The free 8×10 photo is on order, and I am so excited to frame it and put it in Vivien’s bedroom for her to admire every single day, and remember her special day where she became a fairy princess.
I can’t wait to see my local friend’s fairy photos pop up on my facebook page! Also, boy moms have no fear! Paul Maynard also has awesome photo sessions available for boys that feature them as a knight in armor, slaying a huge mystical dragon! I’m so excited to take William to do it once he’s old enough! (Plus how cool would it be to have a boy featured in the calendar?)
Explore & Connect with Paul Maynard Photography:
Disclaimer: I was provided the session fee waived in return for my honest review. All opinions stated are 100% my own, and I don’t post anything on my blog that I don’t love myself.
I’ve always been a lover of all things fall. However, since having kids, I can’t help but re-evaluate my strong “anti-summer” stance and embrace summer for what’s it’s worth- creating memories with my kids. We spend the days playing outside, and the evenings eating ice cream or popsicles on the deck. The days are long, and busy, and absolutely exhausting. But watching them experience simple summer perks such as eating dinner in your bathing suit, or taking a late bath to wash the day’s grime off.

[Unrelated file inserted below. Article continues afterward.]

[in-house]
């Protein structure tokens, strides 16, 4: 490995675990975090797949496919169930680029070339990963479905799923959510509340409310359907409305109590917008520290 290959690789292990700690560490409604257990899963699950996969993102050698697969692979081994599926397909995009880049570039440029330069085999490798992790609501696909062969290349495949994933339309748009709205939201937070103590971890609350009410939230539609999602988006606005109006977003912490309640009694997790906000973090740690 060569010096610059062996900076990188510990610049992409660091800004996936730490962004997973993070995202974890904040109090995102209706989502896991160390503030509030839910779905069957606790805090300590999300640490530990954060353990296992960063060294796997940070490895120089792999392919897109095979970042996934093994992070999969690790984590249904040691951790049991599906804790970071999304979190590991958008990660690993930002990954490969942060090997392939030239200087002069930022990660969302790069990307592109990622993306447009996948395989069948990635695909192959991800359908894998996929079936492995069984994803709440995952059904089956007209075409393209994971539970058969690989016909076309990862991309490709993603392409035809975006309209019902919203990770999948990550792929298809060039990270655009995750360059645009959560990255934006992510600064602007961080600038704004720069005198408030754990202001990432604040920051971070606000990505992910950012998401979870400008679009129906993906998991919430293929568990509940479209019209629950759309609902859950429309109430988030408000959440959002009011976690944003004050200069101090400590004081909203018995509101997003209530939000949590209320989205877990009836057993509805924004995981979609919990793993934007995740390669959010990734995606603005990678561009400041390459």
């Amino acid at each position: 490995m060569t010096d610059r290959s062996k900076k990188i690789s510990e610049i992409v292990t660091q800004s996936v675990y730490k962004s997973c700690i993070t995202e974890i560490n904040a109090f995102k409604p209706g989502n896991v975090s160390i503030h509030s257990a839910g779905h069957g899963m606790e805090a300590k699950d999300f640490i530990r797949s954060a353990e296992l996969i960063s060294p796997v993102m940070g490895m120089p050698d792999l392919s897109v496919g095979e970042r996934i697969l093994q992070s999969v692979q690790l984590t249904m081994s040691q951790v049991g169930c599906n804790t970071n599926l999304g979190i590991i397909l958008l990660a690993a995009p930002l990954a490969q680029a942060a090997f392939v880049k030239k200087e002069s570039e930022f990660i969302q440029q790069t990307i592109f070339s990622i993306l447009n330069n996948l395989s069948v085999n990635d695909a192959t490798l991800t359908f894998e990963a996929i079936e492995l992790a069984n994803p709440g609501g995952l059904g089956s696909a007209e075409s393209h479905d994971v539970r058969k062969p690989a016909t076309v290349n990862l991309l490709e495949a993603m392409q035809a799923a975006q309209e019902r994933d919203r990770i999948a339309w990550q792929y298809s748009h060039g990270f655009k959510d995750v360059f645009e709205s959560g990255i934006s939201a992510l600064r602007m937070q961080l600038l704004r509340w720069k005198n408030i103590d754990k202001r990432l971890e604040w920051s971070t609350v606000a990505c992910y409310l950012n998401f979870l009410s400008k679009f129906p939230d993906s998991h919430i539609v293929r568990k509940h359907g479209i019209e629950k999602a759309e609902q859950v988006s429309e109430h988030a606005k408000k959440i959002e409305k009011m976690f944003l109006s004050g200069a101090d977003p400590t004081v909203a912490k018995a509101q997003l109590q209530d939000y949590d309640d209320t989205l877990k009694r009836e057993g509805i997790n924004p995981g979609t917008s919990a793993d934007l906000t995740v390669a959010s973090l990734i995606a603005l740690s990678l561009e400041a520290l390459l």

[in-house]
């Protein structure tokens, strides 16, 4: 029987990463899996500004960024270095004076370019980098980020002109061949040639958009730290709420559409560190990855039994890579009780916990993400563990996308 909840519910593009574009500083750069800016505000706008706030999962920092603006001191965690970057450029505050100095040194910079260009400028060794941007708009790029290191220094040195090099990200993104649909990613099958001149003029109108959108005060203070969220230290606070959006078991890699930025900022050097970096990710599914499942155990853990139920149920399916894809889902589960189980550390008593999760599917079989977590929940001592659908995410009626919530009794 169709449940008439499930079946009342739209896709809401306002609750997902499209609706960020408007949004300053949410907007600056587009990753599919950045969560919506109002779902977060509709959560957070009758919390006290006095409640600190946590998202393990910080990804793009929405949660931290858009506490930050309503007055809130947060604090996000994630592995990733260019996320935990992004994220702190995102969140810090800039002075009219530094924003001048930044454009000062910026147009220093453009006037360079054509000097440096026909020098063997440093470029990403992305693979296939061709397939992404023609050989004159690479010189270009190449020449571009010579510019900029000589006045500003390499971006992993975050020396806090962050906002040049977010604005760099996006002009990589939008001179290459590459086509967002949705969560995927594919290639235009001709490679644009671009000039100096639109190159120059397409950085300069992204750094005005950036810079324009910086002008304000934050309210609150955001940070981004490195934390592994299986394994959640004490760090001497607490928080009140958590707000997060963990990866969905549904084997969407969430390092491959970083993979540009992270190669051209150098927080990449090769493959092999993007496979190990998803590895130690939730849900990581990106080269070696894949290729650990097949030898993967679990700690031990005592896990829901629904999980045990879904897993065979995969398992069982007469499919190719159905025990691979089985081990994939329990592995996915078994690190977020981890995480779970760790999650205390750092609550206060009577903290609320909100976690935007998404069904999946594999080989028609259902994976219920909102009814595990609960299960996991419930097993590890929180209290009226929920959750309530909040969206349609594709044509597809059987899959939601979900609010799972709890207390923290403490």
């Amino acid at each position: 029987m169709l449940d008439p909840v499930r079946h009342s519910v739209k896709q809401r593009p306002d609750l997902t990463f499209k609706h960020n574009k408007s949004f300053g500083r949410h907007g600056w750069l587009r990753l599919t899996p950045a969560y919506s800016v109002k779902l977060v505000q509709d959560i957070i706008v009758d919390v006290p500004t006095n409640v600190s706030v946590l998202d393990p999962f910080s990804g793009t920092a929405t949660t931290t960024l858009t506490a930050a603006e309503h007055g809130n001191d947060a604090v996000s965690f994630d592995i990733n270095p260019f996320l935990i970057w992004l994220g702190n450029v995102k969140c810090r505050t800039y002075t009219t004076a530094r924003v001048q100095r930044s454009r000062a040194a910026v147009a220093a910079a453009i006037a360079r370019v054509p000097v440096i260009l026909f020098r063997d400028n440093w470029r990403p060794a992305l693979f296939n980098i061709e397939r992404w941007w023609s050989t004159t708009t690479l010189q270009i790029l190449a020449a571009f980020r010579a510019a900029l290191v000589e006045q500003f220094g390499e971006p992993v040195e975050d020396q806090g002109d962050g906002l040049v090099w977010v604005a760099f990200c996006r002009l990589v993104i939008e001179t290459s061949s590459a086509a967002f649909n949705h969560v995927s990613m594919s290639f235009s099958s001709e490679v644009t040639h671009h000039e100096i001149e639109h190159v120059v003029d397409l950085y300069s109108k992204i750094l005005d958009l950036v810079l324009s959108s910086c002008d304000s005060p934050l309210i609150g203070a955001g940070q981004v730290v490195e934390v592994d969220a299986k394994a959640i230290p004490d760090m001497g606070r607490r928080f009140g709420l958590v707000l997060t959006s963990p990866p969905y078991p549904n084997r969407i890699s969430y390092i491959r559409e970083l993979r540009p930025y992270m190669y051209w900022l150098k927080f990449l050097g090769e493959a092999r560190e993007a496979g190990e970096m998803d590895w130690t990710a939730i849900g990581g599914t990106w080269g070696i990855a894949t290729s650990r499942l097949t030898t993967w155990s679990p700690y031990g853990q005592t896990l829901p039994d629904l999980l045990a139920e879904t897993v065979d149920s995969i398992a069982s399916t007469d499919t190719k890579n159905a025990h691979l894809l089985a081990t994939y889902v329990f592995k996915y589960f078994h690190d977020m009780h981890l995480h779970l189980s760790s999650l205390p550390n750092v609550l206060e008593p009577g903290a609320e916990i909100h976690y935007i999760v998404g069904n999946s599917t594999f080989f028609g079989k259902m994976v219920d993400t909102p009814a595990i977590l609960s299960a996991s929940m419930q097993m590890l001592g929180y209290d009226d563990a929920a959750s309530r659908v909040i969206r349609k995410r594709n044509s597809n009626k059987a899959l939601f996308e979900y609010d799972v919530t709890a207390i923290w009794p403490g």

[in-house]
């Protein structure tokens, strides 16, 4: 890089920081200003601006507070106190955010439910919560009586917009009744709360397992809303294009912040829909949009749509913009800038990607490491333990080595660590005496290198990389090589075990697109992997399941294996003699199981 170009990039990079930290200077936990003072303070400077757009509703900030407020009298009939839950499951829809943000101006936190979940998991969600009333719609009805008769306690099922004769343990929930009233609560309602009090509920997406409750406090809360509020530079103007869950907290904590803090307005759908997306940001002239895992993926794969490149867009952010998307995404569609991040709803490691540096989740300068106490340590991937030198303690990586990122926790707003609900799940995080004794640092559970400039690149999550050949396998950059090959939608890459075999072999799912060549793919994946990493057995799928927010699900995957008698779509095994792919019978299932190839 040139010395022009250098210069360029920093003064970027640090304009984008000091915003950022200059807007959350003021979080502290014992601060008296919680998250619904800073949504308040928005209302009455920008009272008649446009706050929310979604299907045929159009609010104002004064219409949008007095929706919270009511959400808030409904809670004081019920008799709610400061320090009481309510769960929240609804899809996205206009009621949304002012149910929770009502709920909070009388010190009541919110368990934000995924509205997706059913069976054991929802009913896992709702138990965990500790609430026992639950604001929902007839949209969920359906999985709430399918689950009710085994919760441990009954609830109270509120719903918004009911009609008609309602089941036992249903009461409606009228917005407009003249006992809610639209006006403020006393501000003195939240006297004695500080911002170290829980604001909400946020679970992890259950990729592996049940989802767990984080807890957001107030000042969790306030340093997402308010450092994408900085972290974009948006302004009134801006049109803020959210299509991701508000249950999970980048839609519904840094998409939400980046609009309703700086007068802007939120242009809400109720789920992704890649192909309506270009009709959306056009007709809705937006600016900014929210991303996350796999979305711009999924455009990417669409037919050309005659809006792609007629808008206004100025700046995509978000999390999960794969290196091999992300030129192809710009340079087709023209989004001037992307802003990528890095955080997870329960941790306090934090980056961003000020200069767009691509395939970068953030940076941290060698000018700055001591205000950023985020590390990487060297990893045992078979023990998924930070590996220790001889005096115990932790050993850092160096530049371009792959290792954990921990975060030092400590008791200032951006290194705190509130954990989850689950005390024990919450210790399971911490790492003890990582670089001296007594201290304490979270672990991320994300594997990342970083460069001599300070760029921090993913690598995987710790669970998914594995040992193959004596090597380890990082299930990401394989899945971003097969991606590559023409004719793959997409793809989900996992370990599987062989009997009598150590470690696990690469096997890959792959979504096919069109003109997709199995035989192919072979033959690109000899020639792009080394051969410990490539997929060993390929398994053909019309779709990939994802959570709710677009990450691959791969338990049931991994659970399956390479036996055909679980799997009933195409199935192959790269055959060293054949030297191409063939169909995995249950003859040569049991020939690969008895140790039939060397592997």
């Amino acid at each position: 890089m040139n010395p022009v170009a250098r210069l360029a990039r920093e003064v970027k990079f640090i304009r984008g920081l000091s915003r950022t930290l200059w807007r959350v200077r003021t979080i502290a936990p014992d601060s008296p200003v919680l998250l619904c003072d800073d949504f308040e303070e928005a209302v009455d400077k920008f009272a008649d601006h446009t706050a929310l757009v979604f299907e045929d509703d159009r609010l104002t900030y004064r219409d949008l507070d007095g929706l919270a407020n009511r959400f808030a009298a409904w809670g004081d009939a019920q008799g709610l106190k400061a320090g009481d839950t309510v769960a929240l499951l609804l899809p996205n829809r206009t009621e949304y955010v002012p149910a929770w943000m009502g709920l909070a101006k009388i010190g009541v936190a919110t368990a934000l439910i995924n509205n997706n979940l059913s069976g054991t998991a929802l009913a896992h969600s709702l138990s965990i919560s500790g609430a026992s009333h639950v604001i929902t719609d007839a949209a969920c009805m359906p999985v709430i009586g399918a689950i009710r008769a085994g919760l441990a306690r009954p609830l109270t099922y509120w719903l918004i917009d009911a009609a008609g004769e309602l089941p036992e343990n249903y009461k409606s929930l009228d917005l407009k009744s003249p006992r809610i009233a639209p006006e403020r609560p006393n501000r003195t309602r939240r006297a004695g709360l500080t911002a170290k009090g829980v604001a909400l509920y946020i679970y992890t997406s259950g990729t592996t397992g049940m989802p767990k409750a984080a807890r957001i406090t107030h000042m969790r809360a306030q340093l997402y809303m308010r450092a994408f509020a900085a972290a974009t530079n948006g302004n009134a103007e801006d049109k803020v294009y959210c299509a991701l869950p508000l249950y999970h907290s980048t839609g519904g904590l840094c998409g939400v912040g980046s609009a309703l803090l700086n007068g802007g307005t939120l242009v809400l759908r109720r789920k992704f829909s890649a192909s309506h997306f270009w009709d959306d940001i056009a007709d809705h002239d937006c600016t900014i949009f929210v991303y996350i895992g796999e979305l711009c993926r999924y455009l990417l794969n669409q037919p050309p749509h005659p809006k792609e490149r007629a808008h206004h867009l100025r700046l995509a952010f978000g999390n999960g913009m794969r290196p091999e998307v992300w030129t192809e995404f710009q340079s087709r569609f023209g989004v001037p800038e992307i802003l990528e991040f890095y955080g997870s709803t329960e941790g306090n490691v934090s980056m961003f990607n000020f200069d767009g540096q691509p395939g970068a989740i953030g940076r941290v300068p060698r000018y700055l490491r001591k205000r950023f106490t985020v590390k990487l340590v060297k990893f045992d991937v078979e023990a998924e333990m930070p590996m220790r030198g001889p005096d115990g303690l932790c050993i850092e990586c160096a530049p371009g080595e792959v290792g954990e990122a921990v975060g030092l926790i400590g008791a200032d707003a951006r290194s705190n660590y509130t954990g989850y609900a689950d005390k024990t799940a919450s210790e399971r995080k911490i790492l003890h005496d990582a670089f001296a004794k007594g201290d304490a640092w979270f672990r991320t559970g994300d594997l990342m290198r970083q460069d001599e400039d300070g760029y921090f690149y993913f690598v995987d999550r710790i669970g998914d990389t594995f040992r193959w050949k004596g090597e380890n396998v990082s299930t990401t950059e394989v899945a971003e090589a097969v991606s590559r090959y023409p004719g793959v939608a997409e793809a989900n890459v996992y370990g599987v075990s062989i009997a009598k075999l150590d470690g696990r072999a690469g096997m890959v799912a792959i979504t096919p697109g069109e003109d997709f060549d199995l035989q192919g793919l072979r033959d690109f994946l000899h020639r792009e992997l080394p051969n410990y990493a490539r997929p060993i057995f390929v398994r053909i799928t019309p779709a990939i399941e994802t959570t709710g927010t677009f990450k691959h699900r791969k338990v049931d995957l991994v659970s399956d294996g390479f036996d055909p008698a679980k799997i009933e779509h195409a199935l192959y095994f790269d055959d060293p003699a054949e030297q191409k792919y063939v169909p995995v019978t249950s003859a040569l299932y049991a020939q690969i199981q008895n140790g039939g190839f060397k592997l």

I try really hard to step out of my comfort zone and allow my kids to make memories and get dirty. I don’t want to have them remember their childhood covered with caution. That directly correlates to their clothing too, and that’s why I’m here, yet again, touting about the wonders of all free clear.
all free clear is the #1 recommended detergent brand by Dermatologists, Allergists, and Pediatricians for sensitive skin. It’s tough on stains yet gentle enough for the whole family. Plus, it’s safe for use in standard and HE machines. It rinses clean and has a gentle, hypoallergenic formula. Powerful Clean. Gentle on Skin.
all free clear is also 100% hypoallergenic.
The NEW OXI booster whitens and brightens clothes. It’s safe on sensitive skin. It costs 15% less than the leading brand AND you can use it to remove stains around the house (it can be used on carpet, upholstery and patio furniture, just to name a few!)
So now, instead of stressing out about how I’m going to scrub the popsicle stain off Will’s shirt, or get the grass stain off Vivien’s newest leggings, I sit back and enjoy the moment right along with them.
How do you enjoy summer with your kids?
I got my very first ever SLR camera in 2002, when I graduated high school. Notice the lack thereof “D” in that sentence. Yep. Film. My mom gave it to me early so that I could take it with me on my senior class trip to Chicago, and I thought I was hot-stuff. I honestly don’t remember why I felt the need to own an SLR, but my only criteria was that it *needed* to manually focus. (Something that now I wouldn’t even dream of doing. Haha!)